Overcoming that “spectre” is what inspired five young researchers at the Belarusian State University to found Palitychnaja Sfera (Political Sphere), the only professional journal of political studies in Belarus. Since its inception in 2001, the journal has evolved into a dynamic and professional research institute geared toward acquiring new knowledge and presenting it at the academic and political levels, as well as to the public at large. Today, Political Sphere is, first and foremost, a community of political and social scientists.
“Our main focus is the gradual formation of a Belarusian school of political studies,” explained Andrei Kazakevich, director of the Institute, in a Feb. 15 interview. Political Sphere aims to represent achievements of Belarusian political science without political and ideological limitations, overcome negative consequences of authoritarian rule for the Belarusian academic community and society, and maintain a dialogue between political scientists, the public, and the private institutions. Political Sphere also hopes to encourage the study of Belarusian politics, stimulate research and analytical activities in Belarus, and integrate Belarusian scientists in the international academic community, according to the “Concept note” on the Institute’s web site.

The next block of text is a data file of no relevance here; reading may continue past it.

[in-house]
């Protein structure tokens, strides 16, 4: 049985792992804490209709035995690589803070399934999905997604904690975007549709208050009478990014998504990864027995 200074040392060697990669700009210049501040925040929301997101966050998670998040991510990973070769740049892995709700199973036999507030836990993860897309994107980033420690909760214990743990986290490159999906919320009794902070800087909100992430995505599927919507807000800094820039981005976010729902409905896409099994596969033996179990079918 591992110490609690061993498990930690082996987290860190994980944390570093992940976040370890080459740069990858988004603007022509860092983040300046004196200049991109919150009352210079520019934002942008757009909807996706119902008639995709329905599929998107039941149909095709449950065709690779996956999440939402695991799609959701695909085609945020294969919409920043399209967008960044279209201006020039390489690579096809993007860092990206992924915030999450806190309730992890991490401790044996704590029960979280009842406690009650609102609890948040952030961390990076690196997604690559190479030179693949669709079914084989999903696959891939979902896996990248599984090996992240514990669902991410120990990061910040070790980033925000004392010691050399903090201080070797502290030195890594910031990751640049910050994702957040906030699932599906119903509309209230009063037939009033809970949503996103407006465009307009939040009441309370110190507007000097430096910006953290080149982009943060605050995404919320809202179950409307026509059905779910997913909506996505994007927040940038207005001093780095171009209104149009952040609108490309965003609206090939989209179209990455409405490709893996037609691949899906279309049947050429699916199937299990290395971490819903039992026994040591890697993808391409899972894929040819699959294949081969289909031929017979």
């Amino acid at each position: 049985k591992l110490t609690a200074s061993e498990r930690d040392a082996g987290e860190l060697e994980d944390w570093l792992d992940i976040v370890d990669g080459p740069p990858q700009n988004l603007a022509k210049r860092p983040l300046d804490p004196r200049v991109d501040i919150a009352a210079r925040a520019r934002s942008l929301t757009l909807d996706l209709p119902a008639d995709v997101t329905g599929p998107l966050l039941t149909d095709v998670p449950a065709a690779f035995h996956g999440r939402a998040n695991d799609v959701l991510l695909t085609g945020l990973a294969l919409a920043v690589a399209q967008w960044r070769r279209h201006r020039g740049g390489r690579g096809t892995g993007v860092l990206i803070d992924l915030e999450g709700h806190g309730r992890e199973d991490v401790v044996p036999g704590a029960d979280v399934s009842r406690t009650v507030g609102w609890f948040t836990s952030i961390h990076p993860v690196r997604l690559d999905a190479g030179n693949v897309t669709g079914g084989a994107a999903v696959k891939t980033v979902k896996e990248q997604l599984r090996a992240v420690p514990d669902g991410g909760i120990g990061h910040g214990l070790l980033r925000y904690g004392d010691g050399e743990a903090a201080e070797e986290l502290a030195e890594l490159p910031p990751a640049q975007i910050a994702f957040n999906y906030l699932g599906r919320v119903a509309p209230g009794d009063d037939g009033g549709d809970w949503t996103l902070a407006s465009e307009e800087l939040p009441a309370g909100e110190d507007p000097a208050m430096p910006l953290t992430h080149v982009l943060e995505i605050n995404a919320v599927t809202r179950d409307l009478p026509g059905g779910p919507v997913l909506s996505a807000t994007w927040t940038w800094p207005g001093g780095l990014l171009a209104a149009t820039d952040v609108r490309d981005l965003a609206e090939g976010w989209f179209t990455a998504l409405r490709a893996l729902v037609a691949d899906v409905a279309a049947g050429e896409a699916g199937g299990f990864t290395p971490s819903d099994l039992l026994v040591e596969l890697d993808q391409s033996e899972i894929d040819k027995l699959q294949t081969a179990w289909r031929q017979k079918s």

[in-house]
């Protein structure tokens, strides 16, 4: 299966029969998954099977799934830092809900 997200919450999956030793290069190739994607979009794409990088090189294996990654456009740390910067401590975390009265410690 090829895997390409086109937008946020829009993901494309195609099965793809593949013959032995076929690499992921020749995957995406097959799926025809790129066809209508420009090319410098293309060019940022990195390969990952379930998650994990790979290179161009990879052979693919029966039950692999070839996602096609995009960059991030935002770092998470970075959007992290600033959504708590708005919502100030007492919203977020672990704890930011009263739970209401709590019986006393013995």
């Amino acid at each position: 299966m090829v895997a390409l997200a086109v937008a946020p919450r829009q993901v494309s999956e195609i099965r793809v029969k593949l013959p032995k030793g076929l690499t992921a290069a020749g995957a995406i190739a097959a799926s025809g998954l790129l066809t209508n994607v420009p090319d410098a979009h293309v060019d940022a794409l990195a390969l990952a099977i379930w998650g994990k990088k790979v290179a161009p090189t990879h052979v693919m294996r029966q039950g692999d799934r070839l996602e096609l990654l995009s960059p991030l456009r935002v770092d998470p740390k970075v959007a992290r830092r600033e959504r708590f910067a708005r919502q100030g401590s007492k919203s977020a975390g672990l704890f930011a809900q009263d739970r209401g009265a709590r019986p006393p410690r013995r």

This spring, Political Sphere is completing a research project on the evolution of Belarusan national identity in 1990-2008. Nation, national project, concept of nation, and ethnic conflicts are the focus for the upcoming issue of the journal. “The topic is very important for Belarus, which is undergoing the process of nation-building, and where the national identity is fragmented,” said Kazakevich.